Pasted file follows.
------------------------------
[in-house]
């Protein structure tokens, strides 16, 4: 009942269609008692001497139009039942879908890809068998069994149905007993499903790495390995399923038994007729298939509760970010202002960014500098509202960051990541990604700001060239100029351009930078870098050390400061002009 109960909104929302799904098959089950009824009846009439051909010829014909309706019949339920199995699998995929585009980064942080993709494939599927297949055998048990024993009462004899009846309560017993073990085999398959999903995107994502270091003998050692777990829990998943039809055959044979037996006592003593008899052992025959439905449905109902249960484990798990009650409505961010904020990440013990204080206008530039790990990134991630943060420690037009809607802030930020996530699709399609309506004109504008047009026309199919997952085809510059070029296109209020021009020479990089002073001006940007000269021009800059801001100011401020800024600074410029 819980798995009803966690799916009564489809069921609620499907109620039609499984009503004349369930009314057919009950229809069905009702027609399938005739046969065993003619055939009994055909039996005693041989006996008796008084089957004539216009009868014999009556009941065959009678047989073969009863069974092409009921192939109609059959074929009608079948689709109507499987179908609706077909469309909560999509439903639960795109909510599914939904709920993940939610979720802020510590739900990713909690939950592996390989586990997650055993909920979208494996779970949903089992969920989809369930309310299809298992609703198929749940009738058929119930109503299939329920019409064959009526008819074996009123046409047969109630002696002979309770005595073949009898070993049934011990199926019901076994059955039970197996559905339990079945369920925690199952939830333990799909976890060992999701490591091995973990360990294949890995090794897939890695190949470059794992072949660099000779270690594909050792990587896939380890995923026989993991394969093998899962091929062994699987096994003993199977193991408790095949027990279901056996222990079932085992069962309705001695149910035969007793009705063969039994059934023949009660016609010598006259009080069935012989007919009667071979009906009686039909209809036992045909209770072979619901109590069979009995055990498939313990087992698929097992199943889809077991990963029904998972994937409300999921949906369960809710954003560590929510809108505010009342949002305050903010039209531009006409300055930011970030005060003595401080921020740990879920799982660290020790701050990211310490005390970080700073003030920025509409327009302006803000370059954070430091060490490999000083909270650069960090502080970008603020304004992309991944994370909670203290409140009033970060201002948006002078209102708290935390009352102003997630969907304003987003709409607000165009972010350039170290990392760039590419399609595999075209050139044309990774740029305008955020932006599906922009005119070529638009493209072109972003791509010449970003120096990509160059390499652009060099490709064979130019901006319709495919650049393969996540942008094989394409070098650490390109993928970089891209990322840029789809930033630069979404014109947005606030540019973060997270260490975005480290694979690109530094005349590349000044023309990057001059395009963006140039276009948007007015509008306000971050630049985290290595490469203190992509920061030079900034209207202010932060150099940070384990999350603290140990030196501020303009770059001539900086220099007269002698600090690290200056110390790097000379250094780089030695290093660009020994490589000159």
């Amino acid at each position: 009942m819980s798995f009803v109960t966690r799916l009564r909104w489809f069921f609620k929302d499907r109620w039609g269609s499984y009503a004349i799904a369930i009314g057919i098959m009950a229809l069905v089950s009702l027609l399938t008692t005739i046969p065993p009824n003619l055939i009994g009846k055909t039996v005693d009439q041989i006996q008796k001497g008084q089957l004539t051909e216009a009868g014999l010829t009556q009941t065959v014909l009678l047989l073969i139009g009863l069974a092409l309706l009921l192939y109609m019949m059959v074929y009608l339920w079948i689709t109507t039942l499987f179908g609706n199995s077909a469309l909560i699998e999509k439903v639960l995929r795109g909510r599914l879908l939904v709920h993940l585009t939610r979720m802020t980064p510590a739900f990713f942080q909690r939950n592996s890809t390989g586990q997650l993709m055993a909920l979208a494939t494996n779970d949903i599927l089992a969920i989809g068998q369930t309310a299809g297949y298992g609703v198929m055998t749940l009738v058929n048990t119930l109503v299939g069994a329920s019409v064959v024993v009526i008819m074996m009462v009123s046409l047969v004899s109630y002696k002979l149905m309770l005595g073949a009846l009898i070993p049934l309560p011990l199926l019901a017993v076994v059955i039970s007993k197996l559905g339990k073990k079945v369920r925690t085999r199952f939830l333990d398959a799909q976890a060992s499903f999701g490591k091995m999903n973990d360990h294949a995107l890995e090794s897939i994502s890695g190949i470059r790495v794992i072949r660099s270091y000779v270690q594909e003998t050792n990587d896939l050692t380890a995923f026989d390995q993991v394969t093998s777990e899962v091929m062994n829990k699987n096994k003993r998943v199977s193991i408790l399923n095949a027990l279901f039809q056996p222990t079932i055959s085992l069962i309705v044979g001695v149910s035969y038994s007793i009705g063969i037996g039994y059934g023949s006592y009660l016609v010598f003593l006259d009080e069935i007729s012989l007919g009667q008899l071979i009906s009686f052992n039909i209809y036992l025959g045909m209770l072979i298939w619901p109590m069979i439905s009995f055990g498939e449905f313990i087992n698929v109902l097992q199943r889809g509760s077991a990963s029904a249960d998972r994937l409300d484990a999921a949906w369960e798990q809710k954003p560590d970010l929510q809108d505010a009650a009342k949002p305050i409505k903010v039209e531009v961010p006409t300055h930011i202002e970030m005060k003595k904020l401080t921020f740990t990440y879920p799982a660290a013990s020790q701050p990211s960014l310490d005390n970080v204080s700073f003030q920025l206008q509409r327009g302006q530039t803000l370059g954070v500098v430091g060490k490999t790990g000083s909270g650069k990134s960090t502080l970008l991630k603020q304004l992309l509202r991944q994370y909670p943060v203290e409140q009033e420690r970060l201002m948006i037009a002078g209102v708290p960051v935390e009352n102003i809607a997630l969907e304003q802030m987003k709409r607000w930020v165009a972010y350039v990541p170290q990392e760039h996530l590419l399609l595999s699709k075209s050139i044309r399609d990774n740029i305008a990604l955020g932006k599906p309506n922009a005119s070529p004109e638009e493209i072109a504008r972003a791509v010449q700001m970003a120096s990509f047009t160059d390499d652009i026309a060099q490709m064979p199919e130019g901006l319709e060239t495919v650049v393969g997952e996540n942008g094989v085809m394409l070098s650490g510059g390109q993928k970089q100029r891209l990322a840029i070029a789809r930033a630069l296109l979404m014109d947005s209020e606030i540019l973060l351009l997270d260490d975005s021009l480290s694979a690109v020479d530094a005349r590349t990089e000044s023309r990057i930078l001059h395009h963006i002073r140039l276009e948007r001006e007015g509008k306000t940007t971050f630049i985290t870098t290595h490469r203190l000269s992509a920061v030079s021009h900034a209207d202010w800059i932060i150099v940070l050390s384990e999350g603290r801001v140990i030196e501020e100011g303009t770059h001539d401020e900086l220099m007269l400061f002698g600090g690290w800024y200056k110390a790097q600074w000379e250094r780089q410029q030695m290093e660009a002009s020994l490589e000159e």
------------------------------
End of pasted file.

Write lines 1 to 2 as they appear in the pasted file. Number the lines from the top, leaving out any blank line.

[in-house]
């Protein structure tokens, strides 16, 4: 009942269609008692001497139009039942879908890809068998069994149905007993499903790495390995399923038994007729298939509760970010202002960014500098509202960051990541990604700001060239100029351009930078870098050390400061002009 109960909104929302799904098959089950009824009846009439051909010829014909309706019949339920199995699998995929585009980064942080993709494939599927297949055998048990024993009462004899009846309560017993073990085999398959999903995107994502270091003998050692777990829990998943039809055959044979037996006592003593008899052992025959439905449905109902249960484990798990009650409505961010904020990440013990204080206008530039790990990134991630943060420690037009809607802030930020996530699709399609309506004109504008047009026309199919997952085809510059070029296109209020021009020479990089002073001006940007000269021009800059801001100011401020800024600074410029 819980798995009803966690799916009564489809069921609620499907109620039609499984009503004349369930009314057919009950229809069905009702027609399938005739046969065993003619055939009994055909039996005693041989006996008796008084089957004539216009009868014999009556009941065959009678047989073969009863069974092409009921192939109609059959074929009608079948689709109507499987179908609706077909469309909560999509439903639960795109909510599914939904709920993940939610979720802020510590739900990713909690939950592996390989586990997650055993909920979208494996779970949903089992969920989809369930309310299809298992609703198929749940009738058929119930109503299939329920019409064959009526008819074996009123046409047969109630002696002979309770005595073949009898070993049934011990199926019901076994059955039970197996559905339990079945369920925690199952939830333990799909976890060992999701490591091995973990360990294949890995090794897939890695190949470059794992072949660099000779270690594909050792990587896939380890995923026989993991394969093998899962091929062994699987096994003993199977193991408790095949027990279901056996222990079932085992069962309705001695149910035969007793009705063969039994059934023949009660016609010598006259009080069935012989007919009667071979009906009686039909209809036992045909209770072979619901109590069979009995055990498939313990087992698929097992199943889809077991990963029904998972994937409300999921949906369960809710954003560590929510809108505010009342949002305050903010039209531009006409300055930011970030005060003595401080921020740990879920799982660290020790701050990211310490005390970080700073003030920025509409327009302006803000370059954070430091060490490999000083909270650069960090502080970008603020304004992309991944994370909670203290409140009033970060201002948006002078209102708290935390009352102003997630969907304003987003709409607000165009972010350039170290990392760039590419399609595999075209050139044309990774740029305008955020932006599906922009005119070529638009493209072109972003791509010449970003120096990509160059390499652009060099490709064979130019901006319709495919650049393969996540942008094989394409070098650490390109993928970089891209990322840029789809930033630069979404014109947005606030540019973060997270260490975005480290694979690109530094005349590349000044023309990057001059395009963006140039276009948007007015509008306000971050630049985290290595490469203190992509920061030079900034209207202010932060150099940070384990999350603290140990030196501020303009770059001539900086220099007269002698600090690290200056110390790097000379250094780089030695290093660009020994490589000159």